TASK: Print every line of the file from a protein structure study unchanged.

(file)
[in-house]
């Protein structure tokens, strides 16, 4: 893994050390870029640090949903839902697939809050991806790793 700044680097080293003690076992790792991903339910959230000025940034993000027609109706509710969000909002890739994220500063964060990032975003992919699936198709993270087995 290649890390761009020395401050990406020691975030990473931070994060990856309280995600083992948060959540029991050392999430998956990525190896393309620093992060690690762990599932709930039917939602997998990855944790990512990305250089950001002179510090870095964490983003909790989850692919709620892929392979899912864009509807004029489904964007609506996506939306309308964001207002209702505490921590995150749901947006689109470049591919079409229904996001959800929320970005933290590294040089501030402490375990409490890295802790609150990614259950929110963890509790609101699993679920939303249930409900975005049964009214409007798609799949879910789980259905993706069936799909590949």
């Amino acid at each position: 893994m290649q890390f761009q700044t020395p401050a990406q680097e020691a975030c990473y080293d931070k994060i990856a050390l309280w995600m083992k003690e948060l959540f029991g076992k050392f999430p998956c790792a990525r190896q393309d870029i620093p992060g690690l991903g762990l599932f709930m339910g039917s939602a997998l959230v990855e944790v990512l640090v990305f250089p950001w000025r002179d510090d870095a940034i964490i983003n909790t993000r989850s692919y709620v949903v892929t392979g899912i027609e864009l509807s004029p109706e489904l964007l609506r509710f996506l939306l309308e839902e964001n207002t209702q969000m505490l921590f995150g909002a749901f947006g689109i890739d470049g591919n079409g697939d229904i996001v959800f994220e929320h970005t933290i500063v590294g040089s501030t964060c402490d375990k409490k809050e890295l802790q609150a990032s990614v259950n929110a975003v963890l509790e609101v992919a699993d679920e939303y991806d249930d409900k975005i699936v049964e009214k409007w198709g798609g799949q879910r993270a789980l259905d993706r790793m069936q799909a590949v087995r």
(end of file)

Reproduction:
[in-house]
């Protein structure tokens, strides 16, 4: 893994050390870029640090949903839902697939809050991806790793 700044680097080293003690076992790792991903339910959230000025940034993000027609109706509710969000909002890739994220500063964060990032975003992919699936198709993270087995 290649890390761009020395401050990406020691975030990473931070994060990856309280995600083992948060959540029991050392999430998956990525190896393309620093992060690690762990599932709930039917939602997998990855944790990512990305250089950001002179510090870095964490983003909790989850692919709620892929392979899912864009509807004029489904964007609506996506939306309308964001207002209702505490921590995150749901947006689109470049591919079409229904996001959800929320970005933290590294040089501030402490375990409490890295802790609150990614259950929110963890509790609101699993679920939303249930409900975005049964009214409007798609799949879910789980259905993706069936799909590949």
């Amino acid at each position: 893994m290649q890390f761009q700044t020395p401050a990406q680097e020691a975030c990473y080293d931070k994060i990856a050390l309280w995600m083992k003690e948060l959540f029991g076992k050392f999430p998956c790792a990525r190896q393309d870029i620093p992060g690690l991903g762990l599932f709930m339910g039917s939602a997998l959230v990855e944790v990512l640090v990305f250089p950001w000025r002179d510090d870095a940034i964490i983003n909790t993000r989850s692919y709620v949903v892929t392979g899912i027609e864009l509807s004029p109706e489904l964007l609506r509710f996506l939306l309308e839902e964001n207002t209702q969000m505490l921590f995150g909002a749901f947006g689109i890739d470049g591919n079409g697939d229904i996001v959800f994220e929320h970005t933290i500063v590294g040089s501030t964060c402490d375990k409490k809050e890295l802790q609150a990032s990614v259950n929110a975003v963890l509790e609101v992919a699993d679920e939303y991806d249930d409900k975005i699936v049964e009214k409007w198709g798609g799949q879910r993270a789980l259905d993706r790793m069936q799909a590949v087995r």